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Small businesses cannot exist without EU workers says Anna Soubry

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Debating the EU referendum, Conservative politician and minister for small business, Anna Soubry, claims that Brexit would cause ‘total chaos’.

Britain’s low unemployment rates continue to be a magnet for European Union workers and there are now over 2 million workers from the other 27 EU nations working in the UK.

The employment figures covering the three months to December last year show that the number of non-UK EU nationals working in the UK rose to a high of 2.04 million, rising above the previous quarter where it topped the 2 million marker for the first time.

If Britain vote to exit from the European Union, a number of small businesses could go out of business if they have to replace their workers from the EU.

In a debate, organised by software company Sage on the 7th of March, Soubry spoke about how the EU referendum will affect small and medium sized enterprises, Soubry said:

“Overwhelmingly companies are saying “where on earth am I going to get the people I need – not just in tens but in some cases in hundreds – to operate my factory, work in my plant?”.

If you go to Lincolnshire and East Anglia and look at the people who are cutting the cauliflowers and picking the fruit, harvesting the crops there, they are almost exclusively from the European Union … These are businesses, usually small – and by that I mean with less than 250 people – that will not be able to exist without that labour. The question is: if we leave the EU, where will these businesses get their labour from?”

This claim was challenged by Labours biggest political donor the deputy chair of ‘Vote Leave’, John Mills, who in retaliation, said the solution would be to train more British people.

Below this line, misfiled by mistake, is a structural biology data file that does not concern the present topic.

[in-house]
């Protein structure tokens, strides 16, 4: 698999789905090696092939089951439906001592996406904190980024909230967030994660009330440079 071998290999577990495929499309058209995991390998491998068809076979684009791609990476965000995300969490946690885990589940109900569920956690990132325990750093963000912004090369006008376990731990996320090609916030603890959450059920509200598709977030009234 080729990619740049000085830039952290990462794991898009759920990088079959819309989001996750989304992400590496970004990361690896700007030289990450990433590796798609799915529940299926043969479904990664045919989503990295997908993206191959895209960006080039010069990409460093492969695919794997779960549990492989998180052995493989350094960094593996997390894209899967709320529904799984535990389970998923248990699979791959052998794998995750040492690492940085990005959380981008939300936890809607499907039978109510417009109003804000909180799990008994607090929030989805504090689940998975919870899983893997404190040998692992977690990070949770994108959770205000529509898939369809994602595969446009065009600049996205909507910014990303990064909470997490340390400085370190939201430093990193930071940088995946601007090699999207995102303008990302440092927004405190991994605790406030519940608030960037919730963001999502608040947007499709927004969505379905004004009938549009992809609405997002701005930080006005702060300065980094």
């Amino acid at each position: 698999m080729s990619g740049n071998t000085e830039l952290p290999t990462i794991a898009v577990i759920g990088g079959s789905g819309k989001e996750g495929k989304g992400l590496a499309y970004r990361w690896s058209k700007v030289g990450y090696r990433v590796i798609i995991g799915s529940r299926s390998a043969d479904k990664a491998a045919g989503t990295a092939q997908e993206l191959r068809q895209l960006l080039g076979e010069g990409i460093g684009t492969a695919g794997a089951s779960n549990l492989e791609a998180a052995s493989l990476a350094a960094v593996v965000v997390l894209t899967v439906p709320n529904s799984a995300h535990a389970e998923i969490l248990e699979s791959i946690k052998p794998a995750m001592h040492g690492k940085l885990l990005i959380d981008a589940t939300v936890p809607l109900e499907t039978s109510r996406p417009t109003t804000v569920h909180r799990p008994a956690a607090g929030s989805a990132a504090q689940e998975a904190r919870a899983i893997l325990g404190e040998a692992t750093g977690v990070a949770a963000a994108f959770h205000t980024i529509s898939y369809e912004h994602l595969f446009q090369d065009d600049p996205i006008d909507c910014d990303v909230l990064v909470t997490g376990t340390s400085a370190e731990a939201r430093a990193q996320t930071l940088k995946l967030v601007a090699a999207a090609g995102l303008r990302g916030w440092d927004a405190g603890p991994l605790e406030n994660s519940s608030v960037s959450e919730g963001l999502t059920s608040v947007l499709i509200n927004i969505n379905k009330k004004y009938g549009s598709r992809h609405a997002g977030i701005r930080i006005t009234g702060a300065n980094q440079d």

In response, Soubry said that the business world cannot afford to wait years for this suggestion to happen.

According to the Conservatives, EU workers are drawn in by in-work benefits, something that formed a key component of David Cameron’s renegotiated EU deal.

Last year saw a rush for duel-nationality passports as EU immigrants feared they could be in a precarious position after this year’s referendum.

A survey by the Guardian last year received over 1,200 responses from EU citizens, of whom a large percentage were in the process of changing their nationality and citizenship, or, at least, considering their opinions.

One of the main concerns for EU workers is the return of work permits for employees, among other concerns such as the abandonment of their right to public healthcare, tighter restrictions on education and business trading.

The debate was dominated by questions of workers’ rights and the movement of people. When the panel was asked whether employees from the EU would have to apply for work permits immediately after a leave vote was one of the main concerns.

Mills stated that it would not come into immediate effect and neither EU workers in the UK or British people working abroad would have to leave immediately. However, he added that this would change further down the line.

Soubry dubbed the question of work permits “one of the great unknowns” of the EU referendum and warned that it would be a period of “total chaos”.

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